Here’s how I describe my college experience. I met people unlike any I’d ever encountered in my hometown in Oklahoma. I became intrigued by, and committed to addressing, issues facing low-income communities. I was challenged to sort out my beliefs and consider how I want to contribute to the world.
Here’s how a new report released by Georgetown University’s Center on Education and the Workforce would describe my college experience. I attended an expensive university (Wesleyan), made the financially regrettable decision to major in the humanities (Latin American Studies) and then, unsurprisingly, took a low-paying job (at a nonprofit organization).
They would say I’m par for the course among humanities majors. According to the research, we make less than our counterparts with more technical educations, as measured by the median, annual earnings for individuals with various bachelor’s degrees. Engineers top the list at $75,000, while the humanities clock in at $47,000 and the arts at $44,000, with psychology and education bringing up the rear at $42,000. (Fields are further delineated into 171 individual majors, though there are so few petroleum engineers, for example, that it hardly seems realistic to consider that profession an option for many undergraduate students, despite the occupation’s $120,000 median earnings).
Medical schools, business schools and law schools — which are teeming with humanities majors — channel students into some of the nation’s most lucrative careers. And yet, even as the institutions that train tomorrow’s leaders embrace the softer disciplines, some question whether it makes sense to study literature, or ethnomusicology, or anthropology, or so many of the other fascinating, and valuable fields under scrutiny. The Georgetown researchers phrased the question strictly in financial terms, asking “which majors should students consider if they want the best chance of earning family-sustaining wages?”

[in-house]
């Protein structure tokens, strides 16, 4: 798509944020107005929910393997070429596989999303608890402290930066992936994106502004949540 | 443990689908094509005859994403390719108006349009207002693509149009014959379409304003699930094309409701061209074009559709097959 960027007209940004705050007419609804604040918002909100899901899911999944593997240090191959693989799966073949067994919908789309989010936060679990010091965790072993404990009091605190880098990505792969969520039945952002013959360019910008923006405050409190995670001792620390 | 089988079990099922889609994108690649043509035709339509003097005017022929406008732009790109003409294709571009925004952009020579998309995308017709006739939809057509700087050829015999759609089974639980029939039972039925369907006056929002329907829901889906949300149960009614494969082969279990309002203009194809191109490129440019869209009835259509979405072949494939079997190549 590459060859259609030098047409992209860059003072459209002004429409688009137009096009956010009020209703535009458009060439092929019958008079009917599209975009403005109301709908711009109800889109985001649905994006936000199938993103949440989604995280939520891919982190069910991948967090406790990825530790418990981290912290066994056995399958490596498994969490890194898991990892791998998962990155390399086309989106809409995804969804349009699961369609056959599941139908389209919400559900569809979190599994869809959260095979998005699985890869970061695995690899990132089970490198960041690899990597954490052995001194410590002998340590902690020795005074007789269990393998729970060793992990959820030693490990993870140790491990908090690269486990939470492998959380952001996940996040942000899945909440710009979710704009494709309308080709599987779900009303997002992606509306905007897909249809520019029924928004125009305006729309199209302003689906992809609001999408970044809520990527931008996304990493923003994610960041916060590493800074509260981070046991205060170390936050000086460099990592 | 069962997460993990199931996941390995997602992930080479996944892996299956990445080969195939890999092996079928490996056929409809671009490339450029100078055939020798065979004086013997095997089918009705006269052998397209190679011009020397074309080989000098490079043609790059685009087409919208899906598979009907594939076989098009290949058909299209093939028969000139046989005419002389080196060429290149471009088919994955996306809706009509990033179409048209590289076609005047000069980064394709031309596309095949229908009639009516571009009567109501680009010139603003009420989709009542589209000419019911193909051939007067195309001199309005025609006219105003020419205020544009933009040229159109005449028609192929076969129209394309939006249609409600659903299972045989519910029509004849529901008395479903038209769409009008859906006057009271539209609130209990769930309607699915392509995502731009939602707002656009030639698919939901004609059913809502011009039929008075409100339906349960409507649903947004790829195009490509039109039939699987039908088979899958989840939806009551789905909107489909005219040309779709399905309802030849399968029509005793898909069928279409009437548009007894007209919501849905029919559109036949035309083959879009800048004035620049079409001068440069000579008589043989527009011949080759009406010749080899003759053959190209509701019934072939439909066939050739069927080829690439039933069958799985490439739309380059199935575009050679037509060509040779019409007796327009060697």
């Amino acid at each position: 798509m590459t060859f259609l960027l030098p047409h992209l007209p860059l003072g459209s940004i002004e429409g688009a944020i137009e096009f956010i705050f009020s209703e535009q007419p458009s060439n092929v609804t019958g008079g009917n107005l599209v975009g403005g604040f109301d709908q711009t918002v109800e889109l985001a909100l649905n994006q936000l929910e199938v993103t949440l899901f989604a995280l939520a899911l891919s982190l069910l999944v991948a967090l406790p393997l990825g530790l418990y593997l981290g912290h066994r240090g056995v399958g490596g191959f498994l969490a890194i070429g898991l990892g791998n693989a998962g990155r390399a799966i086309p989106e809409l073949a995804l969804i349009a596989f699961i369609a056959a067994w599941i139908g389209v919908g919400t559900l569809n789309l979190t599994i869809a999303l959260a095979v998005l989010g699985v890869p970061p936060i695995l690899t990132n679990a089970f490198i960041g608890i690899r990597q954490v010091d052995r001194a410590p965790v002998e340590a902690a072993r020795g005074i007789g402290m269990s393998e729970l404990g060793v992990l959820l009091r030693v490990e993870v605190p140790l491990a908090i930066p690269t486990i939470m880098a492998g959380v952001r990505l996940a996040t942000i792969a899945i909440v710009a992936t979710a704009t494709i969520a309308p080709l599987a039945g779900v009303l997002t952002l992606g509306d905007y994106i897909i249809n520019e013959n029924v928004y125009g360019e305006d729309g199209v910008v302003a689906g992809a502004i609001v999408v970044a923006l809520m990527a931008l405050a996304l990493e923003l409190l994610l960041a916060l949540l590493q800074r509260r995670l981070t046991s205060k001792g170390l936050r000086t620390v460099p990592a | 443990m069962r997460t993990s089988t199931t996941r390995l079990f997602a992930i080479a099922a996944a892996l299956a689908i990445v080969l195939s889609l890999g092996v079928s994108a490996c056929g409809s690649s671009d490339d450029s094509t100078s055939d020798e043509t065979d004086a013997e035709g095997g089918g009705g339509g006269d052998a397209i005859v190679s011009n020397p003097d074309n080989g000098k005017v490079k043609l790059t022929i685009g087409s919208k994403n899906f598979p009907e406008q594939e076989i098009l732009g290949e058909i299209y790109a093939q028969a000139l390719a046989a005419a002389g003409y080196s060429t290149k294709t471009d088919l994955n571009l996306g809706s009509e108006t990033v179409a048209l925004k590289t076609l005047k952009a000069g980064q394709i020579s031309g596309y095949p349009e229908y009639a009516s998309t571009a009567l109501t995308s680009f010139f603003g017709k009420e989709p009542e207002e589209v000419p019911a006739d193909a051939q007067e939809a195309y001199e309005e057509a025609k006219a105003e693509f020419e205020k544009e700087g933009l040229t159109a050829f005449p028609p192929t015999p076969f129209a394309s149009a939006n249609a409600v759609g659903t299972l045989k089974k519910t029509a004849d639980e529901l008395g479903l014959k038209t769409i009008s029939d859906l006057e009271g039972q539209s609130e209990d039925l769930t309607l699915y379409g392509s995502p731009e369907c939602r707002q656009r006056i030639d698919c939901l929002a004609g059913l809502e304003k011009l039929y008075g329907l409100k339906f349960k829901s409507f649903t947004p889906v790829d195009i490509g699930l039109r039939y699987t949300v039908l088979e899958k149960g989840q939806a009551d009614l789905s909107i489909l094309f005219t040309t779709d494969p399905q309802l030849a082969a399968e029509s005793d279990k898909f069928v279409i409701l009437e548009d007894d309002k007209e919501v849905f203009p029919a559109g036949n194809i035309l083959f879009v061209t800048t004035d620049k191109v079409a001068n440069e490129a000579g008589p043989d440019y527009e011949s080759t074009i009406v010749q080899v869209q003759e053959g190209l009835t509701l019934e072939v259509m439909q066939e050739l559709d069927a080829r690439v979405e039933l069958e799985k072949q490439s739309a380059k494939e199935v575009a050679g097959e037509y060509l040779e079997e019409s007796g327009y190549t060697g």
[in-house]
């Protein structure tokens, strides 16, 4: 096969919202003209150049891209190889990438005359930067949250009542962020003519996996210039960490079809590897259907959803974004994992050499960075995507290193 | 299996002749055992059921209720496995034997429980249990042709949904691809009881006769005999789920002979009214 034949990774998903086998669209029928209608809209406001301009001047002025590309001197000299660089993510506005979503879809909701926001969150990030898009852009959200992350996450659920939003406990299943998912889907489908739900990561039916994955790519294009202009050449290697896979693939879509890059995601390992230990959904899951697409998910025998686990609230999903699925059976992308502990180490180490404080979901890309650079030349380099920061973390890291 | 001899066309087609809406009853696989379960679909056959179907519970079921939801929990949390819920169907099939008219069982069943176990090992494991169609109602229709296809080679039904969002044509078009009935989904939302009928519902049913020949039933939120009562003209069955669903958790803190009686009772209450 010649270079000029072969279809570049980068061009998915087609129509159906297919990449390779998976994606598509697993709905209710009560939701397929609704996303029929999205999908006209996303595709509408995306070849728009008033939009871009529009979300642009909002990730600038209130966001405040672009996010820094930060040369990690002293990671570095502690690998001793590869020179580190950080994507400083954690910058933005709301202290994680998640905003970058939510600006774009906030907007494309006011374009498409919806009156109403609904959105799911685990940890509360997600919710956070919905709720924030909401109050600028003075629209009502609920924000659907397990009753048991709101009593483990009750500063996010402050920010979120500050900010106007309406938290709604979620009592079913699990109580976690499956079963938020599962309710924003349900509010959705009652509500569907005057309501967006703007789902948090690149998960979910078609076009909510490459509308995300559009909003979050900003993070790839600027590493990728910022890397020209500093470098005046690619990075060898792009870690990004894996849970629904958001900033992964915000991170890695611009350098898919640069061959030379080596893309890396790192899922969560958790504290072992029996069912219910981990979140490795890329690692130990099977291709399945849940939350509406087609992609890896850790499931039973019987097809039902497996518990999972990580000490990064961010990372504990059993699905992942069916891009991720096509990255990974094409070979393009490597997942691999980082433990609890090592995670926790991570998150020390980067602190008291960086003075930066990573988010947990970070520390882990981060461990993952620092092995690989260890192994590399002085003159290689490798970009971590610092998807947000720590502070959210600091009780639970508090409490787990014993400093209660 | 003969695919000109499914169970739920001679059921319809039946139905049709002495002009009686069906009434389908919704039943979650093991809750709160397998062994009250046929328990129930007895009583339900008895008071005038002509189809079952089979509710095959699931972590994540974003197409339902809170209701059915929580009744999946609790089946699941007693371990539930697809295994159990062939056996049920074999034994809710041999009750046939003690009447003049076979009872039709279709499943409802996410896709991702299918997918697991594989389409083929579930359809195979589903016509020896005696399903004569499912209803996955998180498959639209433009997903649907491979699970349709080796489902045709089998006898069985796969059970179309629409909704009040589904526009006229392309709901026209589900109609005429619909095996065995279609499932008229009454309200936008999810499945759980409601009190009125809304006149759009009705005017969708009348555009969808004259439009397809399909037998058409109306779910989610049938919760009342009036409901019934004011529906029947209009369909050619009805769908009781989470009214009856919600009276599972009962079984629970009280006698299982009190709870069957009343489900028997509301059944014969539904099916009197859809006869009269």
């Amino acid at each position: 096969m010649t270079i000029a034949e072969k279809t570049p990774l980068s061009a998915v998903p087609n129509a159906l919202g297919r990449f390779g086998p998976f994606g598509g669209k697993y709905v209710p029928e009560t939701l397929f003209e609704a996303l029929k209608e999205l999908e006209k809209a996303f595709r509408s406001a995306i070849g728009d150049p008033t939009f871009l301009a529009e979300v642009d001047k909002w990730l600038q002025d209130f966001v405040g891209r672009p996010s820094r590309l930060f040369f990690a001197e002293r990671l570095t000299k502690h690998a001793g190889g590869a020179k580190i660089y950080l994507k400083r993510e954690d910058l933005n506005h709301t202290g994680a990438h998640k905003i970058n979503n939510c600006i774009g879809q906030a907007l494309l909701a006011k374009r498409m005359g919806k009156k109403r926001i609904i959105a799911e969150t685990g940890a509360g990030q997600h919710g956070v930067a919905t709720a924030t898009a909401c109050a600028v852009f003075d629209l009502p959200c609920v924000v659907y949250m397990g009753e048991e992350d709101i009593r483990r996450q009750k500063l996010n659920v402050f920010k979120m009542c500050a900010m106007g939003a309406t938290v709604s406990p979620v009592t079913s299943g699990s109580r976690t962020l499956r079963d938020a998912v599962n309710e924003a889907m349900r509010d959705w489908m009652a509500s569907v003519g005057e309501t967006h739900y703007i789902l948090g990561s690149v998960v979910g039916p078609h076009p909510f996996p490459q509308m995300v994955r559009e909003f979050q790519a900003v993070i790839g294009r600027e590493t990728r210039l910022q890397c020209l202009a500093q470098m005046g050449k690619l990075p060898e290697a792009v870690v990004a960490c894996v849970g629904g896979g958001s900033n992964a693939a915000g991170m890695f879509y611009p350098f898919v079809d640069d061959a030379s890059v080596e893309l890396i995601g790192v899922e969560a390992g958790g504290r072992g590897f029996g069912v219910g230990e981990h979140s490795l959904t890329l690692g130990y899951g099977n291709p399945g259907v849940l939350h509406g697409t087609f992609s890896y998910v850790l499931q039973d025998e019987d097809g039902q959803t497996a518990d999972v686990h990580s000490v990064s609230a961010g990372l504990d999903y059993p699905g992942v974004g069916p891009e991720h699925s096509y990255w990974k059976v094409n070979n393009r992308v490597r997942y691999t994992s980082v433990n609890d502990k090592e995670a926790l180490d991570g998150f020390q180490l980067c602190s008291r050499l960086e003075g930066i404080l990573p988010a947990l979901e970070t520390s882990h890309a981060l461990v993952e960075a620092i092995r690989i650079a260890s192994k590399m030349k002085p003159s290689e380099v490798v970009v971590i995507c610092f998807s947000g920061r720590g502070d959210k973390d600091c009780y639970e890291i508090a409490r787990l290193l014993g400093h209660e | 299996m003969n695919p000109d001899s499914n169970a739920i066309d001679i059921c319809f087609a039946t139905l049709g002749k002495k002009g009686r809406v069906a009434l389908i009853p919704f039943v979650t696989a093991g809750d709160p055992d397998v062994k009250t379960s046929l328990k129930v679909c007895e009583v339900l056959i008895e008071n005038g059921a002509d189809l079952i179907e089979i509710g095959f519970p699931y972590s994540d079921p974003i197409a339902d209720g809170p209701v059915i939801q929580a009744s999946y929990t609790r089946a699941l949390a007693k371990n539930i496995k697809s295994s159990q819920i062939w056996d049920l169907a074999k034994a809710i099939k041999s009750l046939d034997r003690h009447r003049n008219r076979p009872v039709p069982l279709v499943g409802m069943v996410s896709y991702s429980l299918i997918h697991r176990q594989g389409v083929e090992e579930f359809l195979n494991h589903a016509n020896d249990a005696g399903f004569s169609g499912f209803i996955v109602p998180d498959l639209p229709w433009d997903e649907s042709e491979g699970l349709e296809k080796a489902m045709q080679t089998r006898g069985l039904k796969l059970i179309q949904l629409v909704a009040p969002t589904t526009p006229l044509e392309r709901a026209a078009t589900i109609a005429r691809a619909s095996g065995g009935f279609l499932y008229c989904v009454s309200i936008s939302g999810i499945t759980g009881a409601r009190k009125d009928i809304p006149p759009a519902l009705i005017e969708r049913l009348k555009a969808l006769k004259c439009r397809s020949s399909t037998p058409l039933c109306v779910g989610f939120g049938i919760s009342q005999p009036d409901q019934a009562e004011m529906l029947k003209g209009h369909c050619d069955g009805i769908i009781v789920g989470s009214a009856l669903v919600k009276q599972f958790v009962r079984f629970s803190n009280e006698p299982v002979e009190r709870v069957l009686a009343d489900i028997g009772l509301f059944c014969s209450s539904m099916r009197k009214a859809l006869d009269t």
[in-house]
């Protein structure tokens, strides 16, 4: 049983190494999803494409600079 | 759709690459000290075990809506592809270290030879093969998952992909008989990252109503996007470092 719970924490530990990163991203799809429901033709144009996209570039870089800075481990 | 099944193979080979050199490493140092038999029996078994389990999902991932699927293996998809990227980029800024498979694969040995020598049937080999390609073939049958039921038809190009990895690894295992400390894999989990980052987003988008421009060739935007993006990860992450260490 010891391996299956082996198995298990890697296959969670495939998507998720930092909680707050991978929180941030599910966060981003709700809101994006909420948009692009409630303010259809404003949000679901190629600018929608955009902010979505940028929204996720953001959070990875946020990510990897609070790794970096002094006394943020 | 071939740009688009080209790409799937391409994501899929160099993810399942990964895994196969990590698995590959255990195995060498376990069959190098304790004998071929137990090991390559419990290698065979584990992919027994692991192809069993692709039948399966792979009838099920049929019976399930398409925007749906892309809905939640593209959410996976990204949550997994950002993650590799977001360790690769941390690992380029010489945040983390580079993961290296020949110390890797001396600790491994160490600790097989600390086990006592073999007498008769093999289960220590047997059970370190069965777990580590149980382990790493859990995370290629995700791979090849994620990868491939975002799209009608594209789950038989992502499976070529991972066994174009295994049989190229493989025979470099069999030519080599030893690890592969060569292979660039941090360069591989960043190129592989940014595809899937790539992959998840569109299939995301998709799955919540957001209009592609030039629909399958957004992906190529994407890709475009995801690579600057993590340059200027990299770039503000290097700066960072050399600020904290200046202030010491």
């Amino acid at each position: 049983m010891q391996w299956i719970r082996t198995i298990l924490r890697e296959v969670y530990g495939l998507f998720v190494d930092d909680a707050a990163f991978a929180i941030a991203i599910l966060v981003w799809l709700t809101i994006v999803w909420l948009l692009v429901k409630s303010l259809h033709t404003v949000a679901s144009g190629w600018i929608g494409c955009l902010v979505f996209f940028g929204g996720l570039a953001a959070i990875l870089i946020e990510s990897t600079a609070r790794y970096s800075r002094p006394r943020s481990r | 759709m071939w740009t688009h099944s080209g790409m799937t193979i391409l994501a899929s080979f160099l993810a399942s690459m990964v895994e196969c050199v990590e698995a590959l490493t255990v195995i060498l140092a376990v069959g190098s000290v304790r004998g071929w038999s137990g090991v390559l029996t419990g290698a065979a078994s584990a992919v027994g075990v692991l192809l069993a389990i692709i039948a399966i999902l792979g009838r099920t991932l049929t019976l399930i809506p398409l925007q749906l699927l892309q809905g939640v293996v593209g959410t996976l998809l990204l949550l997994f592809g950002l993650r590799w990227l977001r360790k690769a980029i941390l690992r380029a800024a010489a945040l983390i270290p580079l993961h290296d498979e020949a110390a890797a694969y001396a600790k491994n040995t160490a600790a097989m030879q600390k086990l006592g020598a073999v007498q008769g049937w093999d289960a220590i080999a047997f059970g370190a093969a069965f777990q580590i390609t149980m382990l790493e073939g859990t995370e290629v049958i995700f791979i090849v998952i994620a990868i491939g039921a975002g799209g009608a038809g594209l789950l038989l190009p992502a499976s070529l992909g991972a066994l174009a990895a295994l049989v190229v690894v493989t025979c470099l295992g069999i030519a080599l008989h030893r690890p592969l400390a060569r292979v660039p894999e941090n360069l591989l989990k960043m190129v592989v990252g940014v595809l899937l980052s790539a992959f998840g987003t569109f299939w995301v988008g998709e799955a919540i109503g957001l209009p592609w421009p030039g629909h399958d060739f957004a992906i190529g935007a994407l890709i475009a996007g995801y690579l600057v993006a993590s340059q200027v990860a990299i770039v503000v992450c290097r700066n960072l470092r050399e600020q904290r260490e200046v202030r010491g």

It’s an inquiry that adds the most value in the ethereal world of academic research. In the grind of everyday life, people don’t stop educating themselves after college. Instead, many go on to enroll in graduate school. In fact, those same researchers found that 91% of students who major in “school student counseling” obtained an advanced degree, as did 89% of those in “educational administration and supervision,” 79% of those in “Health and Medical Preparatory Programs,” 70% of those in “counseling psychology,” 67% of those in either library science or physics.
Still, encouraging students to consider their college major exclusively through the lens of financial return is myopic.
I’m not saying that students should disregard the financial impact of selecting a major. Of course not. College is expensive, and everyone should take the time to do the math as it relates to their choices. But college isn’t just about the monetary return on investment. And to reduce an education to such a blunt calculation is to ignore the multitude of rewards that have both nothing and everything to do with long-term success. Specifically, the opportunity to learn how to interact with people from all over the world, the ability to question what you know, the chance to push your limits, and to explore the unknown with the relative safety net of knowing that the worst-case scenario for failure is probably little more than a bad grade on a paper.
In reflecting on the findings, Anthony Carnevale, one of the report’s authors, told The Washington Post, “There’s this business about people in college following a dream. But how do you know it’s a dream? Students have a right to know what kind of career they’re headed for.”
He’s right. We do. But there’s much more to that choice — and to a person’s long-term success — than a number on a salary chart.
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